Saudi Arabia Grand Prix: Formula One chief Stefano Domenicali says sport can put 'spotlight' on country's human rights record
The new F1 season begins in Bahrain this weekend before the second race follows in Jeddah a week later; Saudi Arabia last week announced that it executed 81 men in the kingdom's biggest mass execution in decades; Lewis Hamilton said last year he did not "feel comfortable" racing there
Last Updated: 16/03/22 7:14pm
Formula One chief executive Stefano Domenicali says the sport's decision to race in Saudi Arabia can help shine a "spotlight" on the country's human rights record.
The new F1 season begins in Bahrain this weekend before the second race follows in Jeddah a week later, returning for a second Saudi Arabian Grand Prix after the country hosted the sport for the first time last year.
Saudi Arabia last week announced that it executed 81 men, including seven Yemenis and one Syrian, for terrorism and other offences including holding "deviant beliefs" in the kingdom's biggest mass execution in decades.
Amid criticism over the sport's decision to continue to race there, Domenicali argued that it could have a positive effect.
"When we hear this kind of news, it's quite alarming," Domenicali said in an exclusive interview with Sky Sports.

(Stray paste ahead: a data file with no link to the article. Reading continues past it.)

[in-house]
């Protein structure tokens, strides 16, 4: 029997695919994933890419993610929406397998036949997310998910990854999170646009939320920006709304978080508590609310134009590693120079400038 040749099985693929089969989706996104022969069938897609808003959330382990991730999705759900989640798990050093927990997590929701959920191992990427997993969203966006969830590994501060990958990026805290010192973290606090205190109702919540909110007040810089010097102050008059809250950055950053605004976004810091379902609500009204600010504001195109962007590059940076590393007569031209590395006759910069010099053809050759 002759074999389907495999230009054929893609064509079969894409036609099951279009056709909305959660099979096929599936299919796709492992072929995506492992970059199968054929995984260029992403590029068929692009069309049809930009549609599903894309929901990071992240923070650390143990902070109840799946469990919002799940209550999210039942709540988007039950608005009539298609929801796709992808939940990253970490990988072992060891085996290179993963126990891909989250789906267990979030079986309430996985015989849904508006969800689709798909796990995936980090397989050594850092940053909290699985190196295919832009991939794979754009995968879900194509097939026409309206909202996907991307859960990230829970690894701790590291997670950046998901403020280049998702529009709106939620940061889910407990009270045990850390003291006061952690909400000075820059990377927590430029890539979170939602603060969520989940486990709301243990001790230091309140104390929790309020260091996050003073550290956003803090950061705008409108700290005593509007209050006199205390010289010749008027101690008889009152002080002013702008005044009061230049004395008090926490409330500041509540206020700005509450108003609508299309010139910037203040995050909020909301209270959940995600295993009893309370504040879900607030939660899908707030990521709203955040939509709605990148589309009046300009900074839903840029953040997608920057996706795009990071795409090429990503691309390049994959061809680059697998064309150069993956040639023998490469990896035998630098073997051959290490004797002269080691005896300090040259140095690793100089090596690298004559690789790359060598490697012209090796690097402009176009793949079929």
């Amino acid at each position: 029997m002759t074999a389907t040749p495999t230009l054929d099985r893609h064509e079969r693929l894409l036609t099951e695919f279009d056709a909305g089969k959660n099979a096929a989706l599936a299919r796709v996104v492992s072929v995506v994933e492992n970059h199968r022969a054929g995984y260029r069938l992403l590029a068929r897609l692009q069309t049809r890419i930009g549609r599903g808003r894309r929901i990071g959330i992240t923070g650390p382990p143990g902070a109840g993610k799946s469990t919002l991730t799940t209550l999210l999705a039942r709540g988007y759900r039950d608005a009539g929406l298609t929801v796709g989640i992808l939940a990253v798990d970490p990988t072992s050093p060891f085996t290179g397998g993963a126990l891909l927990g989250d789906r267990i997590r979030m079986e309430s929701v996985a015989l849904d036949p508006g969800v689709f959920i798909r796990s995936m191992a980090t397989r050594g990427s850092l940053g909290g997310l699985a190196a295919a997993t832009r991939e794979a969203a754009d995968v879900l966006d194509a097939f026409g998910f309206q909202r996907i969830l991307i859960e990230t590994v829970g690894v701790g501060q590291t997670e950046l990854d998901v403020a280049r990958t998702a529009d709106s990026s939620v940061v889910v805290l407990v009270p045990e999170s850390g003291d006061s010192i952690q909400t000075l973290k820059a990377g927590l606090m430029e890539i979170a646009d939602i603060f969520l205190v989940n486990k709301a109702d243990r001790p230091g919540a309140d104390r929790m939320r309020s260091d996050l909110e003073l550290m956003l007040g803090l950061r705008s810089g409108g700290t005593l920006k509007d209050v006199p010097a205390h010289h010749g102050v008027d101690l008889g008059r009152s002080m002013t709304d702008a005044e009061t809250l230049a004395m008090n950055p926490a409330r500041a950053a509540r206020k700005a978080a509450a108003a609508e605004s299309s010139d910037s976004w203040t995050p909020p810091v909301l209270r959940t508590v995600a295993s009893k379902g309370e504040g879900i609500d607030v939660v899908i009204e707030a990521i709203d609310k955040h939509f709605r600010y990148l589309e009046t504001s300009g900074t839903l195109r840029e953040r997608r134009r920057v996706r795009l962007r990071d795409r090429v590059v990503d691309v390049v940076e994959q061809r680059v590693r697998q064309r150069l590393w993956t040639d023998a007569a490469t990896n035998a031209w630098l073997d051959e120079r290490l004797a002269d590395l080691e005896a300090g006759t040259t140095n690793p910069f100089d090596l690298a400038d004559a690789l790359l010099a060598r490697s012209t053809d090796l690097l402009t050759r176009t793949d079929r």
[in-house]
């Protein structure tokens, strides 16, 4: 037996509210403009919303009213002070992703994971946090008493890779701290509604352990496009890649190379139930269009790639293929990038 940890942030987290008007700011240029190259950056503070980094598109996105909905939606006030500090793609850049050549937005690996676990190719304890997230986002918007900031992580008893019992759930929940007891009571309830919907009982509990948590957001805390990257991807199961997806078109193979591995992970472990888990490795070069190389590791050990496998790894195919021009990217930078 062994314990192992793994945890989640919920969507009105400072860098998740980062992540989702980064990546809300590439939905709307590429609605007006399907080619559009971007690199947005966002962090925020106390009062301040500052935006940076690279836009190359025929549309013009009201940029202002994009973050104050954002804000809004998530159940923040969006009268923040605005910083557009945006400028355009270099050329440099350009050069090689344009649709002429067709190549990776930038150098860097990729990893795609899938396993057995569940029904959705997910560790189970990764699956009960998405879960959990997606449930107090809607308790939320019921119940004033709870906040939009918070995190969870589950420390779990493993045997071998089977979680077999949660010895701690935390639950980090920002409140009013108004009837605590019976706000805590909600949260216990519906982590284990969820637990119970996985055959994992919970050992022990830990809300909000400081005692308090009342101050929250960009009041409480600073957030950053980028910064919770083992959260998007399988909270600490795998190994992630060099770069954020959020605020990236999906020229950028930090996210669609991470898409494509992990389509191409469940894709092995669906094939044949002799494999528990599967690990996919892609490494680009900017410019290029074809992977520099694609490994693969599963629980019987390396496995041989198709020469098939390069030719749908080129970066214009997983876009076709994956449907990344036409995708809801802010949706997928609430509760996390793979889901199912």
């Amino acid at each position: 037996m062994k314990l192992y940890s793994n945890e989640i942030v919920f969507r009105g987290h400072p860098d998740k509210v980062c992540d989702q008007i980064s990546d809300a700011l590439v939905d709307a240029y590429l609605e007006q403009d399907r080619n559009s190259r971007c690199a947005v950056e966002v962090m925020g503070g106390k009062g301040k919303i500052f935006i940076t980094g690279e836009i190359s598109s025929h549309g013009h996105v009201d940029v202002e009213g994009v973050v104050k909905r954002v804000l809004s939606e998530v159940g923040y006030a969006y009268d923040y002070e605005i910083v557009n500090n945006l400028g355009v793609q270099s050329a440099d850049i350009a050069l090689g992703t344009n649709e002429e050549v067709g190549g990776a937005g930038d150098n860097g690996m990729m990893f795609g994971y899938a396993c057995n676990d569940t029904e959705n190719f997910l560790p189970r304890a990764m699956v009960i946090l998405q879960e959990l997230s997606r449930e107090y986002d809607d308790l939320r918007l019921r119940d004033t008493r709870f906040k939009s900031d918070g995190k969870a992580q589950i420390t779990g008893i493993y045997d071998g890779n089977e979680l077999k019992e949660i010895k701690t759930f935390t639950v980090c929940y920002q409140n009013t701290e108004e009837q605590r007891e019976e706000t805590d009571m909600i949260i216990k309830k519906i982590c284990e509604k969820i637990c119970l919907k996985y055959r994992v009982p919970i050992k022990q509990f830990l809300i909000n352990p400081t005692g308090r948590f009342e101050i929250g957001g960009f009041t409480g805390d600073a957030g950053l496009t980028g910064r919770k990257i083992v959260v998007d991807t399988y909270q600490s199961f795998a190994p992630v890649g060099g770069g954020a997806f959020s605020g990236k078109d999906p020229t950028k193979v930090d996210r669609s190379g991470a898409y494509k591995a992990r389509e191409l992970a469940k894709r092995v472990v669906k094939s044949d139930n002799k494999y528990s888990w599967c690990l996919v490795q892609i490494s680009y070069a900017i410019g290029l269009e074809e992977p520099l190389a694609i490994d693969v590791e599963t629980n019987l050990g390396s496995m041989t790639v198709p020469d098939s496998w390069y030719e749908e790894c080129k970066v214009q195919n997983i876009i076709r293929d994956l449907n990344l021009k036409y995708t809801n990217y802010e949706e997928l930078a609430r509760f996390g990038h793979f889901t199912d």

"But I'm a true believer in the fact that sport has to make sure that human rights is at the centre of our agenda, together with the country where we are going.
"I think if I take a step back, what we saw last year, we saw a lot of women, a lot of young people attending the race and enjoying for the first time that they've never had the chance to see live, is the right direction to take.
"The fact that we're going to be there, gives the intensity of the spotlight around a subject that maybe without us would have a different place in the news."
The discussion around racing in Saudi Arabia comes after F1 chiefs cancelled this year's Russian Grand Prix following the country's invasion of Ukraine, with action being taken after several drivers spoke out strongly.
Lewis Hamilton said in the build-up to last year's Saudi GP, which took place in December, that he did not "feel comfortable" racing there and urged F1 to "apply pressure" to drive change.
Same-sex relationships are illegal in Saudi Arabia - as they are in Qatar - and Hamilton wore a helmet at both of those races last year sporting the Progress Pride flag in support of the LGBTQ+ community.